This is a blackly comic novel, with a wry note of suspicion towards authority. While Danny appears to care about nothing more than music, girls and American movies (nursing an enormous crush for Judy Garland), he is aware that all the folk of Kostelec are witnessing is a changing of the guard, despite the Soviets’ claims that they are a liberating force. Local boy Berty has even taken to photographing everything, with a view to selling the photos of the ‘revolution’, in years to come. There’s a significant scene between Danny and a soldier from Liverpool who asks if he would prefer if the British were in charge. Of course, he replies, but this is the situation.

Again and again the theme of the novel comes back to impotence. The title is inspired by the characters failing to live up to the heroic ideal of patriotic warriors repelling the invaders with guerrilla tactics and bravery. Yet Danny and his friends know that they are caught up in events they cannot control, any more than they can get a girl to notice them. In his head winning over Irena should be easily achieved by imitating the Hollywood lovers he is obsessed with, even affecting an American accent every now and then. It never seems to work out in real life though.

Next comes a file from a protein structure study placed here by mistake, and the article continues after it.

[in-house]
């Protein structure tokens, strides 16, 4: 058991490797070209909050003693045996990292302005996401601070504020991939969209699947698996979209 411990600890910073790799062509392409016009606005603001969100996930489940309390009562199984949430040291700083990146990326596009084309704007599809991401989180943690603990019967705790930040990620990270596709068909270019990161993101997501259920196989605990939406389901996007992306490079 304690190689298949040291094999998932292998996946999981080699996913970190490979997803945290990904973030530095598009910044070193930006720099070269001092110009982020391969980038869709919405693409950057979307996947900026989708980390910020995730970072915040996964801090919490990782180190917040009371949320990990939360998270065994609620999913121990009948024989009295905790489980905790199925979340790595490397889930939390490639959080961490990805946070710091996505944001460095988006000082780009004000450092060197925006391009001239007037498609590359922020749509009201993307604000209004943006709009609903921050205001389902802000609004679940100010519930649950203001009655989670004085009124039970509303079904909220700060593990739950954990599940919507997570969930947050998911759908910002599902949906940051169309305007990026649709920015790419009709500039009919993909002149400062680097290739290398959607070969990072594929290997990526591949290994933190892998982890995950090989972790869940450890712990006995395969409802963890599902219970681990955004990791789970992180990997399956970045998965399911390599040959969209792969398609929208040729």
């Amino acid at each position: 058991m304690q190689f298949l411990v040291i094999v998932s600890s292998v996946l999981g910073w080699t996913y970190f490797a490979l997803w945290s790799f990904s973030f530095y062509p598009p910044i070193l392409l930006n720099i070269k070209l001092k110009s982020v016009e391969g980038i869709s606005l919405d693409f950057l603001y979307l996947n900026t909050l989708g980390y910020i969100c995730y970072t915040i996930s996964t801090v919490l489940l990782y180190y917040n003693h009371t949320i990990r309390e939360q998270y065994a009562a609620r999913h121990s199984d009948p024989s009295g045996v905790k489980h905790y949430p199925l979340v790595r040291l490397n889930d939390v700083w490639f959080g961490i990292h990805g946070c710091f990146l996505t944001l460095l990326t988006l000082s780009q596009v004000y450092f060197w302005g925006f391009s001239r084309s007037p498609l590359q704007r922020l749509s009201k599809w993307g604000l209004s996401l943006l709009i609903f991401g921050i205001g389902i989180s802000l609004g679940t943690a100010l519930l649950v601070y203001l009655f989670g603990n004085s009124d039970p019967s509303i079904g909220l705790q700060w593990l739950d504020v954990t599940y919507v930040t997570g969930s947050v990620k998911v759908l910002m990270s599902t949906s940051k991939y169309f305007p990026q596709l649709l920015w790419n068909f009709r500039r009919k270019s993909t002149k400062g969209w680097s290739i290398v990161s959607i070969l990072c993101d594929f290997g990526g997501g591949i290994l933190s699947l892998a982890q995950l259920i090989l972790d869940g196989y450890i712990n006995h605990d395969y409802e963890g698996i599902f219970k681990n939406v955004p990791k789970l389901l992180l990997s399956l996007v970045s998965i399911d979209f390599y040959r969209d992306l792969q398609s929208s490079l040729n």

This story was written before the author was twenty-four years old. It is a young man’s book, but with an incisive degree of self-awareness and a mocking tone throughout. An excellent novel.